Film Noir Review: Odds Against Tomorrow (1959)

Like you said, it’s just one role of the dice, doesn’t matter what color they are.”

Robert Wise is a fascinating case study. In a medium built on radical storytellers and auteurs, Wise is the epitome of a craftsman; a filmmaker without a discernible style. Were it not for the credits, one would never guess that The Day the Earth Stood Still (1951), Somebody Up There Likes Me (1956), and West Side Story (1961) were made by the same man.

Unfortunately, Wise’s invisible touch has come to signify a lack of talent rather than an abundance of it. His name has become synonymous with slick, impersonal Hollywood fodder, while names like Hitchcock, Welles, and Wilder have become pillars of idiosyncrasy and depth.

The film’s scorched-earth poster.

This is a tragic oversight. It’s also untrue. Wise was a chameleon, sure, but he used his chameleonic tendencies to forge one of the greatest careers of all time. He’s one of a handful of filmmakers who can claim a masterpiece in multiple genres, and given his dizzying success with musicals, he may in fact be the only filmmaker with a masterpiece in every genre. Don’t let the lack of thematic unity or signature shots fool you. Few could elevate a film like him.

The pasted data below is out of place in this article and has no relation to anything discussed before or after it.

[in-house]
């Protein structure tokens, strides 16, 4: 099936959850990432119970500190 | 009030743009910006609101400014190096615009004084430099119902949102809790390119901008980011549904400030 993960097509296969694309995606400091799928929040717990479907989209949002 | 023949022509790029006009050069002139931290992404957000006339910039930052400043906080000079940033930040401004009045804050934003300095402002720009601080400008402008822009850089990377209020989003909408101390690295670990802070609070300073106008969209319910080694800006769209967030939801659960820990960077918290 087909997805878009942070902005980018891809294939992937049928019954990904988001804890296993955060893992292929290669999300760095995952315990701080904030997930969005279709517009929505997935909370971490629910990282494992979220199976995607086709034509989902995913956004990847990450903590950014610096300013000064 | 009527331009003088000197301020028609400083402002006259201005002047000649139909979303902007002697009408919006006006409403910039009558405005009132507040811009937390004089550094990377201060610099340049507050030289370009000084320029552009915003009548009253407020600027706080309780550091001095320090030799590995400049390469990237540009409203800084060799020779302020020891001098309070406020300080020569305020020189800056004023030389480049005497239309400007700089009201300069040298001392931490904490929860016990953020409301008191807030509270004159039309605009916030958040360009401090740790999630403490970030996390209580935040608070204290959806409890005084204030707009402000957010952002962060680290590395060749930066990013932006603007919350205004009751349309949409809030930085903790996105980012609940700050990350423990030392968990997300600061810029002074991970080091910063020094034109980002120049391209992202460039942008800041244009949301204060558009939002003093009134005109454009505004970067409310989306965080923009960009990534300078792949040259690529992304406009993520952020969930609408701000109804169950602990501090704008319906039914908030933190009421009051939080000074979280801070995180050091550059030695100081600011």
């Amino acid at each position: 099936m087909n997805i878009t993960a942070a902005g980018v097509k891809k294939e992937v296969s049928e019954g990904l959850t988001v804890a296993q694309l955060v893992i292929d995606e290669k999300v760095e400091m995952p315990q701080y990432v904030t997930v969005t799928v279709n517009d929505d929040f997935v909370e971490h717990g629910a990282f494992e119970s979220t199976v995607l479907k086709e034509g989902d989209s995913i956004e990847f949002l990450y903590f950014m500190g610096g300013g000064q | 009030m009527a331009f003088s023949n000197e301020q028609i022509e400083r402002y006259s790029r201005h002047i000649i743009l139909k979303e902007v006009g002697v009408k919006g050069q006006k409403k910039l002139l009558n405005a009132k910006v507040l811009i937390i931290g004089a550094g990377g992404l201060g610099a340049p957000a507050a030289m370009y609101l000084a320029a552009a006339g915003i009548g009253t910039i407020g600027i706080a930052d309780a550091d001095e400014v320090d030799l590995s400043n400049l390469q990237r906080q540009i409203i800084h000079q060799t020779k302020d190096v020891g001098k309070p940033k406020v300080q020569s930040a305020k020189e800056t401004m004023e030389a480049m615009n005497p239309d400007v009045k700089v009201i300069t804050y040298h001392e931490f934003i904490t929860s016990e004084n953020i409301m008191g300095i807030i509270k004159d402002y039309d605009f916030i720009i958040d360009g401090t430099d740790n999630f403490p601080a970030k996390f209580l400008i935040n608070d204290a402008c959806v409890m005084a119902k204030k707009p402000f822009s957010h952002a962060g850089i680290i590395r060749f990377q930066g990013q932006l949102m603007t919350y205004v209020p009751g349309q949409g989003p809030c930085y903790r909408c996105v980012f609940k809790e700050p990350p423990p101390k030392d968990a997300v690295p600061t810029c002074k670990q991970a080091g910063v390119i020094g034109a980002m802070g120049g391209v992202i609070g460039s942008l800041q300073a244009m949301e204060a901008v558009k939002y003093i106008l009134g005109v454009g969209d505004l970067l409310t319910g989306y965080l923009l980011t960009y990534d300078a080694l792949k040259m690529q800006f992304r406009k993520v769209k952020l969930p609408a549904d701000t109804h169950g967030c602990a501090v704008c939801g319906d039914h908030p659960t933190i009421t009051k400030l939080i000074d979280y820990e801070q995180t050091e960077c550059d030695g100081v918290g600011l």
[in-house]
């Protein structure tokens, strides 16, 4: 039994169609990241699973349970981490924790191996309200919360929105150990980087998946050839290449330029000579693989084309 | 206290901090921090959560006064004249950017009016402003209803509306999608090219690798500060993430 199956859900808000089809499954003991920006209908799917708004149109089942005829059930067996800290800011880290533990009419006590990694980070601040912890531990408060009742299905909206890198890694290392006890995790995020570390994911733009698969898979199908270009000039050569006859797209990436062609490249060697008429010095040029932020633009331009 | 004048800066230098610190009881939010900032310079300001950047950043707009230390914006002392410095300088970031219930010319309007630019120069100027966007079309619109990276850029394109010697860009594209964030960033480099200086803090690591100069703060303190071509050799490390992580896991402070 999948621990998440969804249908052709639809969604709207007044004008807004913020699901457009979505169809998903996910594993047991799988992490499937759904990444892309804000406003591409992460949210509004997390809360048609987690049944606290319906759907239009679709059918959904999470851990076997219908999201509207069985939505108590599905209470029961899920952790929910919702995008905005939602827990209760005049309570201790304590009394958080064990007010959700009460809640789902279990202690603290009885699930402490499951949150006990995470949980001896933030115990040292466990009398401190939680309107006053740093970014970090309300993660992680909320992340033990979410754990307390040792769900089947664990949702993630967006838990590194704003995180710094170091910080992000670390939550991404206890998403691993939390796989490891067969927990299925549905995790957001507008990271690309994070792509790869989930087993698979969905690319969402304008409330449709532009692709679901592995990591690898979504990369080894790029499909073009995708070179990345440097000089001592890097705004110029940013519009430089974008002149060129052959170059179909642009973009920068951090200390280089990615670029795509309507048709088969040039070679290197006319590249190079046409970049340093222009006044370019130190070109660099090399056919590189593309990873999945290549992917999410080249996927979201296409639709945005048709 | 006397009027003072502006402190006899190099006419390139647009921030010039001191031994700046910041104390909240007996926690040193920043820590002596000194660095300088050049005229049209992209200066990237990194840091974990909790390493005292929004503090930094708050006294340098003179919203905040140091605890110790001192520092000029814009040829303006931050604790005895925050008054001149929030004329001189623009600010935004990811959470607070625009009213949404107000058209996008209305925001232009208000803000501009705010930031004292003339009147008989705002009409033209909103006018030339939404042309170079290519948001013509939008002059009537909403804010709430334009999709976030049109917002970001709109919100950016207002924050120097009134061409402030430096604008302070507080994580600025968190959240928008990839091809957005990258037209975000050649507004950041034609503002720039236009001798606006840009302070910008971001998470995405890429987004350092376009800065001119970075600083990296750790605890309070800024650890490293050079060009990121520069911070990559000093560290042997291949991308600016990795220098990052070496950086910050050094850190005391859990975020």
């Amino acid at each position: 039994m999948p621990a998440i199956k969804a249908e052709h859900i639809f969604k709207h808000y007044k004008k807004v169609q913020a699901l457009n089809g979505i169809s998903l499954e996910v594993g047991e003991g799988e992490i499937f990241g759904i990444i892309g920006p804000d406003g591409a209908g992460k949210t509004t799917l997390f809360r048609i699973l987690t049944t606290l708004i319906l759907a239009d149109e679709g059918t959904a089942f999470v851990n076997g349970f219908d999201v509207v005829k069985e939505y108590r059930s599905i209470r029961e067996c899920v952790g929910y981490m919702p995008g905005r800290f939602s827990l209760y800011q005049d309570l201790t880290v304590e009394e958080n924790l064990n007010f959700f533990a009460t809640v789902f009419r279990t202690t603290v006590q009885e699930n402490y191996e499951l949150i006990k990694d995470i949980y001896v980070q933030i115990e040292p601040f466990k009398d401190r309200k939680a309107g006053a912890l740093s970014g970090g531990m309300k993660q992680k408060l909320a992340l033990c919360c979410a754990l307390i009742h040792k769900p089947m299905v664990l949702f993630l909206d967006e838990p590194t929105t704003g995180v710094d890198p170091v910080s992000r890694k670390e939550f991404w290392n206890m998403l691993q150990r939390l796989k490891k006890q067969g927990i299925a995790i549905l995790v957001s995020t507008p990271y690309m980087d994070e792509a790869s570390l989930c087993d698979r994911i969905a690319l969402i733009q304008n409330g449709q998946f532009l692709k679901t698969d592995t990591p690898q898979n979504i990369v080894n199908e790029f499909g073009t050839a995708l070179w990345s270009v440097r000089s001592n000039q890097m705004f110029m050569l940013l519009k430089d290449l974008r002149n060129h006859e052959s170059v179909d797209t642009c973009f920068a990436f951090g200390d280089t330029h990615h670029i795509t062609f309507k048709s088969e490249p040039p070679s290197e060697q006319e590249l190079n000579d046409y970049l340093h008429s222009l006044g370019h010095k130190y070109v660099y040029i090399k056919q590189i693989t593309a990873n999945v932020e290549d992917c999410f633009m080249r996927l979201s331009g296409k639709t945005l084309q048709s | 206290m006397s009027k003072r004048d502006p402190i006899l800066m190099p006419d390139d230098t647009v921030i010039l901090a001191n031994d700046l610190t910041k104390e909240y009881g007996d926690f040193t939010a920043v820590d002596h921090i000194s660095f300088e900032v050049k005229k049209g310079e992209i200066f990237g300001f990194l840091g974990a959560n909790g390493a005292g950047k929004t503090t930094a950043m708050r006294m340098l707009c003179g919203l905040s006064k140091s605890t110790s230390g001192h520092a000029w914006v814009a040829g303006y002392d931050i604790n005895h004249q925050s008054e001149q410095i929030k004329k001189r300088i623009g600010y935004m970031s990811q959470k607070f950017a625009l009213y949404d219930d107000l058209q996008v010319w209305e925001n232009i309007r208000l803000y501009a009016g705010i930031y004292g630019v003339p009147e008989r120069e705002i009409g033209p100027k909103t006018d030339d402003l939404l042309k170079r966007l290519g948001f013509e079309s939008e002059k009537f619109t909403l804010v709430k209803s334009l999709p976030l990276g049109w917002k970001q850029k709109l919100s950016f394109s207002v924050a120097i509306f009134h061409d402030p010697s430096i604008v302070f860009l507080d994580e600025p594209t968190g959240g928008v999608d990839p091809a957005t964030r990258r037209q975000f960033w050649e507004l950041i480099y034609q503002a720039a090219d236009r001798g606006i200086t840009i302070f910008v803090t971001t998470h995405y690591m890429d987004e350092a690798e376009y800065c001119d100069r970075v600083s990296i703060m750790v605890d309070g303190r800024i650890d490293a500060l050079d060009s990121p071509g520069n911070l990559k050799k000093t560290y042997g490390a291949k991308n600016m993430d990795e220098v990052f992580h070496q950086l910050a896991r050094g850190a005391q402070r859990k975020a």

Odds Against Tomorrow (1959) is a devastating example of Wise’s talents. It’s film noir of the bleakest order, punctuated by a series of aesthetic risks and experimental choices. Its harshness is impossible to overstate, and while Orson Welles gets the credit for ending noir the year before with Touch of Evil, Wise (Welles’ former editor) proved that there was still plenty of blood to squeeze from the proverbial pulp stone.

Tensions run high between the heist team.

Odds Against Tomorrow tells the story of three men on the ropes. There’s Burke (Ed Begley), an ex-cop with criminal ambitions, Johnny (Harry Belafonte) a musician with a gambling problem, and Earle (Robert Ryan), a bigot with a bad temper. They all need money, and despite their mutual contempt, they agree to come together to rob an upstate bank.